⦁    Fanore Beach, Clare

This hidden gem was not on our radar as we travelled up the West coast of Ireland. After asking for directions to Galway from another friendly passerby, he told us to make a quick pit stop at a place called Fanore for its surrounding beach. Translating from Irish, Fanore means ‘Golden Slope’. There is no doubt they were talking about the beach when they named this town – golden sand is spread across hills and dunes and interspersed with small rock pools.
Fanore Beach, Ireland
The rocks are worth the trip alone – thousands of years of Atlantic waves has eroded them into bizarre shapes! There is also a local surf school where we rented kayaks – the surfing lessons looked too intense for me!

⦁    Easkey Beach, Sligo

I have chosen Easkey as our recommended surf beach on this list. While neither of us surf (my husband’s bodyboarding doesn’t count I tell him) we did speak to many surfers on our travels, and many of them were full of praise for the conditions at this beach located next to the very quaint seaside village of the same name.
Easkey Beach, Ireland
This beach is known for its year round surf and for its attraction to professional surfers due to the presence of reef breaks which brings faster waves. From observing surfers in action, it didn’t look like a place for beginner lessons!  Some of the falls these guys were taking looked nasty – especially with rocks around!  The village was also a great experience, a very tight knit community. A local woman came to our RV with cups of tea and biscuits – a traditional way to welcome guests in Ireland which we duly accepted happily!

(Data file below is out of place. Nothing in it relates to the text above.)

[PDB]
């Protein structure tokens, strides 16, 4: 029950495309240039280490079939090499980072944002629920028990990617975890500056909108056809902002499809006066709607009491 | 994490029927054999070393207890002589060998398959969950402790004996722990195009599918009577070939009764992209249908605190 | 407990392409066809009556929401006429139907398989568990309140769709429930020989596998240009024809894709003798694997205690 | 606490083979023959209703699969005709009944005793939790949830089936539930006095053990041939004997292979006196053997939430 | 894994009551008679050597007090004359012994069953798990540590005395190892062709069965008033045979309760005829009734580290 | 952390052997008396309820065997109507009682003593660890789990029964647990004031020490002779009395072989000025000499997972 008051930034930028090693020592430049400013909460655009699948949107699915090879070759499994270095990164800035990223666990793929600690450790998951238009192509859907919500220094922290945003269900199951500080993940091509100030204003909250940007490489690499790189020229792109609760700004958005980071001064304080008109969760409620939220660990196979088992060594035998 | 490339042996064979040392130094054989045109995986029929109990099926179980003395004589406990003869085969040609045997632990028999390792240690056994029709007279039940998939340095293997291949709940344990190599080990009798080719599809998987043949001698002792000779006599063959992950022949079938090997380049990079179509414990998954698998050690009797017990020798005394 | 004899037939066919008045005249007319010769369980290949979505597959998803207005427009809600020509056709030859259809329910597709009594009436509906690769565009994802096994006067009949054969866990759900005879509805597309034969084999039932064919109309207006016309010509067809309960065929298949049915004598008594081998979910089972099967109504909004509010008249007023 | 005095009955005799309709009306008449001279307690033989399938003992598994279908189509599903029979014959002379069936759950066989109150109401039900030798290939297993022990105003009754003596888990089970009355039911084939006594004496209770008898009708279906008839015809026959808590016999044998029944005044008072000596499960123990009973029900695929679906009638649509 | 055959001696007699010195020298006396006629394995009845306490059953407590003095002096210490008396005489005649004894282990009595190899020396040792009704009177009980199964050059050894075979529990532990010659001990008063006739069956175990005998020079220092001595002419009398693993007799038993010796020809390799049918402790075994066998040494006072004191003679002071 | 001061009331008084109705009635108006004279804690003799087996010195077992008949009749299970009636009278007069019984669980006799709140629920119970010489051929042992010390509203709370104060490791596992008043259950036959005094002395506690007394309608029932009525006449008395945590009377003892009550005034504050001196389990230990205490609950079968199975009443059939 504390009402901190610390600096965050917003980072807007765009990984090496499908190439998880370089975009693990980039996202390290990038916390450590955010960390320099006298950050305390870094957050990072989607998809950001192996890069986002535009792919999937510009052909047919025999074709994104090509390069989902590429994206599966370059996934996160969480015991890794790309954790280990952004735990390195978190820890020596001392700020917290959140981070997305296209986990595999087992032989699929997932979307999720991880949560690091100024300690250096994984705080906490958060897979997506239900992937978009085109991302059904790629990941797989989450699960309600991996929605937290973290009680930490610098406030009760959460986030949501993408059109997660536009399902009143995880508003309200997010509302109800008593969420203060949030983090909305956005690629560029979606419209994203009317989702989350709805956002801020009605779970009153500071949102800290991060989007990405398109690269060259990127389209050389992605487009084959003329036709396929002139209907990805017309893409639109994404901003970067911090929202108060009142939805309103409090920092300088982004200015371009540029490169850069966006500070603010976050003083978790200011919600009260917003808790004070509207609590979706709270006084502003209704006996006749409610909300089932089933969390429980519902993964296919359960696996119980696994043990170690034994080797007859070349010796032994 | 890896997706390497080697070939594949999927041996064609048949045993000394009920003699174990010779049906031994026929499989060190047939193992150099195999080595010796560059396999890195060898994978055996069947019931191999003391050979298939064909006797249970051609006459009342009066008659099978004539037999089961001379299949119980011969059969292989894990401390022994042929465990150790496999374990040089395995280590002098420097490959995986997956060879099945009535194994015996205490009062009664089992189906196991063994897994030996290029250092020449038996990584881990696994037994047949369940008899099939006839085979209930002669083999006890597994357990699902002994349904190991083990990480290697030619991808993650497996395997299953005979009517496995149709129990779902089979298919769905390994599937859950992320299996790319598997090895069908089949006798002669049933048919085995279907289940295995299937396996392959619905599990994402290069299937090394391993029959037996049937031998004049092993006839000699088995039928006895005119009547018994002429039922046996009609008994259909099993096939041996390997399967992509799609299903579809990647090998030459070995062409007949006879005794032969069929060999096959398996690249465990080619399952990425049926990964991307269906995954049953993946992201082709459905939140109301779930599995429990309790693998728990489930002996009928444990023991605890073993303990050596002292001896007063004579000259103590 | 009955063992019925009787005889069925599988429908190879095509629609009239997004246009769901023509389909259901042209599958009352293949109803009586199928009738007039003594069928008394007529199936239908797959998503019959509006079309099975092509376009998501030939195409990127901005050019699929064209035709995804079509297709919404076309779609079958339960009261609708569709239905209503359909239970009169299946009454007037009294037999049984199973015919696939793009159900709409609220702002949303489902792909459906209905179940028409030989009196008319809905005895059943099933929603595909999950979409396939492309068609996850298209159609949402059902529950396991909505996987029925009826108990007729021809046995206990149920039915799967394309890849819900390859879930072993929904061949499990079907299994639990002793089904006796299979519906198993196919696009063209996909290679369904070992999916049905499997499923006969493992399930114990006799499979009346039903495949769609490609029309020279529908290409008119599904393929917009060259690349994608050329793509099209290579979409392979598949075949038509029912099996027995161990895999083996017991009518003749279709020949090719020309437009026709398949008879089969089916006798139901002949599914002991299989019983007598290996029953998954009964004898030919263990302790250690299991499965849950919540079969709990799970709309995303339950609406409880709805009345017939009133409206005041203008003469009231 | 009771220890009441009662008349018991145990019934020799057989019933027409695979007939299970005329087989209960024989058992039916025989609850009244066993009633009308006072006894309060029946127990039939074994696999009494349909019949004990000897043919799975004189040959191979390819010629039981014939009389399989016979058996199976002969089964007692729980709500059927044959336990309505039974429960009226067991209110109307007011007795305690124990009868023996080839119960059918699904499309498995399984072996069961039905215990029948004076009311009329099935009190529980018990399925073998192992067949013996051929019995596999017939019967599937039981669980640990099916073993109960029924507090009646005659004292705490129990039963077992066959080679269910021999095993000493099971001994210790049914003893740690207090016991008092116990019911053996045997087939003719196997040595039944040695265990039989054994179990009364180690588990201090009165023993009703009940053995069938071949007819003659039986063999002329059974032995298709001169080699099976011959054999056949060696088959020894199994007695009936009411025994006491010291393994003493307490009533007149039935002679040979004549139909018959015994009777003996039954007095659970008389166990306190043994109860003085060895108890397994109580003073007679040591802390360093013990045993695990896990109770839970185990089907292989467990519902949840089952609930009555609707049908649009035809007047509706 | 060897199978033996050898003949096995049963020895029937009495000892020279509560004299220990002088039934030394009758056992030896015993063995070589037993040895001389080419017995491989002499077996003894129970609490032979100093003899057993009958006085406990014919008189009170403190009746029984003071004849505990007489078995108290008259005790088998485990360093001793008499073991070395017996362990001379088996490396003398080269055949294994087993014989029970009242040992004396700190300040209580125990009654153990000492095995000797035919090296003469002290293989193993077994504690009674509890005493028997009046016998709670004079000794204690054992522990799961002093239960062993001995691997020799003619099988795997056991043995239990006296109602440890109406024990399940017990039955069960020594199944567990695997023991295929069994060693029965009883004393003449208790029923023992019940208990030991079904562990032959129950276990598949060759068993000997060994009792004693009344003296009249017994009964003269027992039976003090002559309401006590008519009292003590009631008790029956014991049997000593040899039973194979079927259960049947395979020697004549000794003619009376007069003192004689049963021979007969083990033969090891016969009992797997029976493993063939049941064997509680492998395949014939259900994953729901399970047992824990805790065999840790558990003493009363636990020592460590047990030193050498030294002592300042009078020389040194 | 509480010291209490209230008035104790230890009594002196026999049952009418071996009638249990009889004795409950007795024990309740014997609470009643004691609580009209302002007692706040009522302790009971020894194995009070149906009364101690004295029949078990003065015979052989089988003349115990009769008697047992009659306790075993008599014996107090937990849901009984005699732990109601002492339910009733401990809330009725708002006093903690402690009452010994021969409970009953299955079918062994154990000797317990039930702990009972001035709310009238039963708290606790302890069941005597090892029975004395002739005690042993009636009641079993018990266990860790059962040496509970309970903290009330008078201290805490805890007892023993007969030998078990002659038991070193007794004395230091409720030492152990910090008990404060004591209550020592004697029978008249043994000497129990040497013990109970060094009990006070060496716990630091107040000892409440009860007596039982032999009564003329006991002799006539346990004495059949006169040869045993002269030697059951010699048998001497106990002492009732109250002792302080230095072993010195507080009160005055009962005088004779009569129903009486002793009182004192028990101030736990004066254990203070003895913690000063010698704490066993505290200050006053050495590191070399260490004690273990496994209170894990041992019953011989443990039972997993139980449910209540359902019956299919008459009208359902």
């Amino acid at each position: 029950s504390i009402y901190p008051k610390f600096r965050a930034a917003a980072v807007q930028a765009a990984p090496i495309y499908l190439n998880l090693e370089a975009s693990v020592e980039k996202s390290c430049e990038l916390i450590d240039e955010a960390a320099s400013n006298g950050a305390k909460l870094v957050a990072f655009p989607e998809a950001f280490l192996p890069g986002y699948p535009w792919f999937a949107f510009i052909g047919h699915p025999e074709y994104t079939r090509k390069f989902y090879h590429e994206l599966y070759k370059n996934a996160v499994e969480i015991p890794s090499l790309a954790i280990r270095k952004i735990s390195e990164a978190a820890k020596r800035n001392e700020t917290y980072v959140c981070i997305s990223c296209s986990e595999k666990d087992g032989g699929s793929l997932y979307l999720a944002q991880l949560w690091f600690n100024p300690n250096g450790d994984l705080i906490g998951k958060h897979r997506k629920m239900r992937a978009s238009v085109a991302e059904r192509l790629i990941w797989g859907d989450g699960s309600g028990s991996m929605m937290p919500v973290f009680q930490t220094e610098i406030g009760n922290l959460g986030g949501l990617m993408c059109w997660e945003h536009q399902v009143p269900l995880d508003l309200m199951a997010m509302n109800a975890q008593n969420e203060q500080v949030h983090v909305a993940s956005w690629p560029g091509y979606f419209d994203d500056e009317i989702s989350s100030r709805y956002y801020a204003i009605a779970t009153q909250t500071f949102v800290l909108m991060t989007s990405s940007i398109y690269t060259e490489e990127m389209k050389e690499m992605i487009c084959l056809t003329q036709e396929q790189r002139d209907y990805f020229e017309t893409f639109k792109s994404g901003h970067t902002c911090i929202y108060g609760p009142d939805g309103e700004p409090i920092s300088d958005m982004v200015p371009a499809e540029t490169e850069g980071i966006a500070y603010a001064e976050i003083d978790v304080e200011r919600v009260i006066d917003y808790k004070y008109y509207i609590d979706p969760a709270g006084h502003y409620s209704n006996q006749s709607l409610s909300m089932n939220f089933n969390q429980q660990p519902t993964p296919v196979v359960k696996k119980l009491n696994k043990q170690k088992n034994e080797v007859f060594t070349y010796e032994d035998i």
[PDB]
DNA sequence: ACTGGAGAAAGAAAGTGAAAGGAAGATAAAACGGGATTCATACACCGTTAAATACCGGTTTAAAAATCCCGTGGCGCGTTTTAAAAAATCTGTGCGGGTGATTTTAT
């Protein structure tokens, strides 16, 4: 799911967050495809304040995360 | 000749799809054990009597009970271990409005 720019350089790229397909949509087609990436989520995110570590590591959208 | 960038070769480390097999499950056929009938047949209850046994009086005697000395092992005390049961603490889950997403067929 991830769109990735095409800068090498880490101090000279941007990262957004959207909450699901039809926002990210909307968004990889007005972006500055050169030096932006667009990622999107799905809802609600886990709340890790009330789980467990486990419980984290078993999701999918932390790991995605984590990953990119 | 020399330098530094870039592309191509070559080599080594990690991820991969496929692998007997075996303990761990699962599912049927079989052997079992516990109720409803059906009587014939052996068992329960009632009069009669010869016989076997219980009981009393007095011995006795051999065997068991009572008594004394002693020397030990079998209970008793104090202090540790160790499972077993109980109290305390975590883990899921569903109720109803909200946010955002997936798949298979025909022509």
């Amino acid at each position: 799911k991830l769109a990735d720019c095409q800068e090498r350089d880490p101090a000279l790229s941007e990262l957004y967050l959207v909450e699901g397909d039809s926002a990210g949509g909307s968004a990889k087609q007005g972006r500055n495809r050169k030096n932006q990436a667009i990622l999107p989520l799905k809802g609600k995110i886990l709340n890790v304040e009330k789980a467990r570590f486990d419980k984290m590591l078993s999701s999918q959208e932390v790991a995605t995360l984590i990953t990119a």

⦁    Ballymastocker Strand, Donegal

As one of the last stops on our Wild Atlantic Way adventure, I had high expectations for Ballymastocker Strand as I had read in my pre-trip research that it had been voted the 2nd most beautiful beach in the world at one time or other. Thankfully this wasn’t hyperbole.
Ballymastocker Strand, Donegal, Ireland
This place was in pristine condition (another blue flag holder) and you could see how it has gained its well earned reputation. There wasn’t one piece of trash along the whole stretch of beach. This was one of the best swims I had on the tour as well ( I needed a wetsuit though – very cold!).  As a bonus, a horse was being trained on the beach as we took in the views. A majestic animal and a majestic setting!

So the next time you are planning a trip to the Emerald Isle of Ireland, don’t limit your trip to Dublin as your only destination. There is so much more to discover on this scenic island. Be adventurous, be wild, check out the Wild Atlantic Way!

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About The Author – Sandy Rose of www.portableadvisor.com, is wife to Rick, mom of three and travel enthusiast! Rick and I have been RVing since the mid-nineties after embracing the boondocker way of life. We now practice what we call the ‘Portable Lifestyle’ – the ability to ‘get up and go’ and explore new places throughout the year while maintaining our income.